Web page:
Guarding the Fallen Towers

The story of one Army National Guardsman in New York on 9/11.
  • Transcript

TRANSCRIPT

Question: What made you join the National Guard?

Jason Christopher Hartley: I grew up in suburbia: Salt Lake City, Utah for the most part, just right outside of Salt Lake. I’m the oldest of six. Kind of a very typical Mormon upbringing; very wholesome, going to a loud church, and I joined the Army when I was 17. They have a program that allows you to join like the reserves, either the National Guard or the reserves, while you’re still in high school, go to boot camp, come back, finish your senior year, and then go back in training and finish all your advanced training. So that’s what I did right after I turned 17 in January, and I had enlisted by February. I enlisted the day after the ground war for the first Gulf War started. And what I’ve always told people why I joined, which is the most honest answer I can give you to why I joined, is that I was 17 and that’s it. It was the first adult decision that I got to make. I grew up playing GI Joe and stuff like that, so it’s like a fun thing. I’m like, "Hey. I can kind of be a Boy Scout." Or a kid perpetually and it appealed to me, so I joined.

Question: What was it like guarding the Twin Towers on 9/11?

Jason Christopher Hartley: Wow, kind of haven’t talked about this one in a while. OK, I’m from Utah. Nothing happens in Utah. I moved to New York City in 2000. The towers come down in September 2001. Of course my initial reaction is one of complete disbelief. I mean you know they say how sometimes you can look right at something and not believe it. Well that was the first time I ever really experienced that, where I get a phone call. My buddy says, “Hey, the towers have been hit.” I’m like, “Shut up, asshole. Don’t call me before noon ever again, and don’t tell me ridiculous crap like that, come on.”

Then I realized he was not kidding. You know, watching the news. Walk out to West Broadway. By the time I walked out to West Broadway the first tower had already fell and I’m looking right at where it was and I’m not seeing it and I’m just like where is the tower, I don’t get it, what happened? I’m looking right at the sky and I couldn’t and I didn’t… I could not process that the tower wasn’t there. I walk away to try and watch some news and I’m like maybe I should just watch. I go back a second time. Now the second tower has fallen, so and it’s probably been said a billion, zillion times, the feeling of complete disbelief. We were… I figured pretty much any National Guardsman in New York City at that time knew they were going to get called up, so we just all, without being told, started like congregating out our respective armories and we were at Ground Zero or near Ground Zero that night.

The first two days we guarded an area a few blocks away, you know, from the site and then by the third day… the third to the eleventh day, so I guess it was like the twenty-second, we just did what we do as soldiers, which is guard stuff. We worked 12-hour shifts. My platoon in particular was stationed between buildings four and five and all we did was guard. We set up a perimeter around a big hole and our job was to simply screen who came into the hole. The fire chief was in charge of the site and he would tell, OK, here we’re going to only let iron workers in, only let in EMS workers with dogs, and that‘s what we did. We just kind of stood there, guarded stuff, and told people who didn’t have the correct authorization from the fire chief to fuck off, which was actually kind of interesting because anyone who has a suit or a badge or anything was down there to include FBI, CIA, NSA guys, like you know, everyone showed up. There was firefighters came from Minnesota wanting to help that we had to turn away, which was kind of heartbreaking and that was our job was just to kind of guard a big hole.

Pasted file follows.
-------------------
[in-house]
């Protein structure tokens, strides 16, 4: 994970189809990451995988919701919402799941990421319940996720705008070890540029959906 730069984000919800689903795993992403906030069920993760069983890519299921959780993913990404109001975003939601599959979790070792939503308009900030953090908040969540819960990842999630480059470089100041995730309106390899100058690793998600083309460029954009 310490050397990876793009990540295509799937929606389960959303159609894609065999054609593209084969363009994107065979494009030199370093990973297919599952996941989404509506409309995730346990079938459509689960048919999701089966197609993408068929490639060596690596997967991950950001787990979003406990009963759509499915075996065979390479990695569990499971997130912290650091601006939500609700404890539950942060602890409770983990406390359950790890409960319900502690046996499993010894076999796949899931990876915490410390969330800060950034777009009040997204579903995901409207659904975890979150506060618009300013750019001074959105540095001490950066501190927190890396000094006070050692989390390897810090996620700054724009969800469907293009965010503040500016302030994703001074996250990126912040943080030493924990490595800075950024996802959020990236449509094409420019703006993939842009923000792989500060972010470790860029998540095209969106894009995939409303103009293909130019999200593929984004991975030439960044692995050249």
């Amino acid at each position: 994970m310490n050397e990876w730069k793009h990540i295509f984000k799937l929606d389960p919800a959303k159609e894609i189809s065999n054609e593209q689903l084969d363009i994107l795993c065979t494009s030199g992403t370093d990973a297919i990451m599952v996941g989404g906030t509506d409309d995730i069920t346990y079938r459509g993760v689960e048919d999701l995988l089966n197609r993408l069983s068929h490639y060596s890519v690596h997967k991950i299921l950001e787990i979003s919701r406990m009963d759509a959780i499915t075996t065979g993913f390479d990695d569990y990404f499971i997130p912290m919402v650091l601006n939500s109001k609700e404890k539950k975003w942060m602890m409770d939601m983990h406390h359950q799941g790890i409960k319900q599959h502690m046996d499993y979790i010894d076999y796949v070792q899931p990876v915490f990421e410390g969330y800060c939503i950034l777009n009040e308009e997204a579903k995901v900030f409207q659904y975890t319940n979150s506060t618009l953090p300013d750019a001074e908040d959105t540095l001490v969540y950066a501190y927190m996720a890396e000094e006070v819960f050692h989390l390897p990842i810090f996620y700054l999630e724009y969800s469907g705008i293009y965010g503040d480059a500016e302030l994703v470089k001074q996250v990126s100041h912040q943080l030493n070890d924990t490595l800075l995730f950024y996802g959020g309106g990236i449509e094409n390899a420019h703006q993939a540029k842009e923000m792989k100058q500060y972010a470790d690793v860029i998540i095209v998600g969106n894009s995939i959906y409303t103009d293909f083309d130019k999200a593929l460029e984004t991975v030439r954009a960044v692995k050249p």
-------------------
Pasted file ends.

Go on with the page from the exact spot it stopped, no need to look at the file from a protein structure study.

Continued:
Question: Did you witness any looting?

Jason Christopher Hartley: There was some kind of unscrupulous stuff that I think a lot people don’t love talking about, and looting was a bit of that and it’s hard to think about because that’s not… When we think about Ground Zero and 9/11 and all the incredibly heroic things that took place that day, and the amount of the outpouring of basically just love that came from the people who in the -- I mean we have just kids from the Lower East Side running around with like doughnut carts, giving us doughnuts just because they want to, and there’s all these wonderful stories, but then there’s also the stories too of like there was a soldier in my… You know, one of the soldiers had found like a box of money and he didn’t think that… didn’t even cross his mind that it was wrong to loot it. He ended up getting kicked out of the Army for just being an idiot. There were some… I know there were some problems, too, with people who are in positions of trust who were taking advantage of the fact that a lot of like the stores, especially the basement of the World Trade Center, were now broken and unguarded, and I think that’s really kind of a sore spot for a lot of people. I don’t know a whole lot of details, so I’m being kind of careful about what I say about it, but there were some problems with that and I… It was handled and hopefully that is kind of the end of it.